Gently
Set pre-ch 245.

What Sakura realizes as she grows older is that kindness is twofaced. Not just in little-white-lies. Truth can be easier when muzzled. Politeness takes a left turn from honesty, and leaves it behind. The drama stories are wrong -- in the end, one of the best things a person can do isn't to say they don't love you back, but to let you fall out of infatuation with them gently instead, until the whys are gone and only a distant fondness remains.

It hurts less when love is allowed to regress. You can pretend to yourself that you never cared about that person in the first place. You can deceive yourself -- a little -- until they're gone, and looking back doesn't make you wince. That's what real kindness is. That's mercy.

The idea comes to her suddenly in her fifteenth summer, and when it hits, Sakura lowers the suture pattern she had been trying to thread.

The workroom is cool from the perpetual air conditioning which preserves the medical specimens under study. Clocks tick off the noontime hour. Tsunade is cursing softly in the office around the corner. Sakura stares at the subcuticular diagram spread out across the table and sees a black-haired boy instead.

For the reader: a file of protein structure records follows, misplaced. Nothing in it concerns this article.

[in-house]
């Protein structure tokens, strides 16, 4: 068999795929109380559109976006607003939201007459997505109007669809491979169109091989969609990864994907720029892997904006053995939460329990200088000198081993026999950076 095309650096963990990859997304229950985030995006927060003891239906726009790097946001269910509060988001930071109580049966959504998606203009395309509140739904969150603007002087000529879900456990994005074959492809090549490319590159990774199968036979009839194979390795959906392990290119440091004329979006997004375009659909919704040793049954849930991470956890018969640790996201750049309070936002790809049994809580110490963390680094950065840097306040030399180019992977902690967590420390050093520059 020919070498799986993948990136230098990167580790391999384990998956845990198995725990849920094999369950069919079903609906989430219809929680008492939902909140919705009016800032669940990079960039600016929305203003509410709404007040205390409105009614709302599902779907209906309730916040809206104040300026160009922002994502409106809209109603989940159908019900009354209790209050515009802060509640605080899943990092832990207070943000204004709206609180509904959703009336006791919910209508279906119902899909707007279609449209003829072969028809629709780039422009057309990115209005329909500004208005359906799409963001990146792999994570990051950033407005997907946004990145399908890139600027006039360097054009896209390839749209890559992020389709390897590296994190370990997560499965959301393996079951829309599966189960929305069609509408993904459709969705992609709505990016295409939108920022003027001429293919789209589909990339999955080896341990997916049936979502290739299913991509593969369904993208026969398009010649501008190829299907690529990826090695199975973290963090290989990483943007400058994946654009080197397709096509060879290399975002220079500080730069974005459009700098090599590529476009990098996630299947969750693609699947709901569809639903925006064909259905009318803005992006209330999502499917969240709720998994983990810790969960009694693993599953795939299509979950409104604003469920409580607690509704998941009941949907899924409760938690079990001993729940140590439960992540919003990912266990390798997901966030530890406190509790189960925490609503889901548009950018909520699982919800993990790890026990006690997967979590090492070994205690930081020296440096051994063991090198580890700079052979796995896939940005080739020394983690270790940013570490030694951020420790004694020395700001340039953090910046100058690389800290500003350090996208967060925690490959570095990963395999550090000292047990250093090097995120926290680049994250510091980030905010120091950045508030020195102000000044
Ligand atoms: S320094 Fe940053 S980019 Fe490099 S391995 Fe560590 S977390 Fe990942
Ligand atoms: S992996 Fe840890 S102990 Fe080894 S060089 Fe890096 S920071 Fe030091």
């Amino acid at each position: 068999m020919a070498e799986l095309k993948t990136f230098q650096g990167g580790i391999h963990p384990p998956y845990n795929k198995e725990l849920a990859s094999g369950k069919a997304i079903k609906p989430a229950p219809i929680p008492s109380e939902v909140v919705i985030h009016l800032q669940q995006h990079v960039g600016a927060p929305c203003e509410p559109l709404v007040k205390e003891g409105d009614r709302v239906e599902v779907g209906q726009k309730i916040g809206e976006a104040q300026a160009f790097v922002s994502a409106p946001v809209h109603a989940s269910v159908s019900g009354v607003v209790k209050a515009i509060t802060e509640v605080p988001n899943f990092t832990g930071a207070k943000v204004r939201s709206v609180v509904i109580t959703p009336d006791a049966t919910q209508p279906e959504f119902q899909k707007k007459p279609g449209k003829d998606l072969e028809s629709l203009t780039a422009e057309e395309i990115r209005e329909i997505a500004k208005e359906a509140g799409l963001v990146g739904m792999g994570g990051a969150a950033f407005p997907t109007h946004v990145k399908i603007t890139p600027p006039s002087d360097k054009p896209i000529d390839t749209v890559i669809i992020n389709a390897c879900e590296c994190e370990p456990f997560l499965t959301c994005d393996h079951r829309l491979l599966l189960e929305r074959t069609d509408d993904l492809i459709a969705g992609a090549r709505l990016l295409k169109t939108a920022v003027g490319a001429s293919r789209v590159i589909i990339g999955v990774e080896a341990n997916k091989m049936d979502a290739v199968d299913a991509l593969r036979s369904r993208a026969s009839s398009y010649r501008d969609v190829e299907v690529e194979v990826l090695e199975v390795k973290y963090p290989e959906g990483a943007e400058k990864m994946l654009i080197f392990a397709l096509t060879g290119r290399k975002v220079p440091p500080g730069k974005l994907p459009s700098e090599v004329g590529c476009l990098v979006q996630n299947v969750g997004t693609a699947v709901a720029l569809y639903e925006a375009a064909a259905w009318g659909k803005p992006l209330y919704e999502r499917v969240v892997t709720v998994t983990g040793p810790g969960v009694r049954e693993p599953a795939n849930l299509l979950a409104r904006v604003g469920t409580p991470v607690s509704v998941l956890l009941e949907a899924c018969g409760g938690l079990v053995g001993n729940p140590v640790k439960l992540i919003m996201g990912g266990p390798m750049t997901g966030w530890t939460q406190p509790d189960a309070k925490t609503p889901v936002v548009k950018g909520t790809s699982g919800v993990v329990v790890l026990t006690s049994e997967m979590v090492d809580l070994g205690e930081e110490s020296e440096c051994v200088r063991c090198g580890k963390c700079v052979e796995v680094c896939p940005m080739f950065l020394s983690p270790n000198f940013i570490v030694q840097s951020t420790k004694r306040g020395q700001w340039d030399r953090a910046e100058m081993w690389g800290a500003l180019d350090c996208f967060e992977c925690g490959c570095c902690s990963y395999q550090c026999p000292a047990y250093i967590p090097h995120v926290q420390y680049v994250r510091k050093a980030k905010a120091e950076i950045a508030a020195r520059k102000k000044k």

It doesn't matter that this revelation is so radically different from Sakura's normal ideals that she wants to reject it, because it weasels in where it counts. Love. Out of all the forms of it she's had on the battleground of teenage crushes, there's one that still seeps like an open wound. It's unresolved, while all its companions have been allowed to ease away into friendships and loyalties.

Tsunade finishes her confrontation with paperwork and stalks in. Each tap of her heeled shoes is like a storm. Sakura, distracted, offers the suture pattern to her. "I don't know how to stitch this one together," she states helplessly, bowing against the whirlwind of her teacher's ferocity. "I tried."

Tsunade sighs and snatches up the diagram, but when she looks at the desperate face of her pupil, she softens. "You won't always, Sakura." Hooking a workstool over and sliding onto it, the woman plucks up the needle and threads it in one go. "But it gets better with time."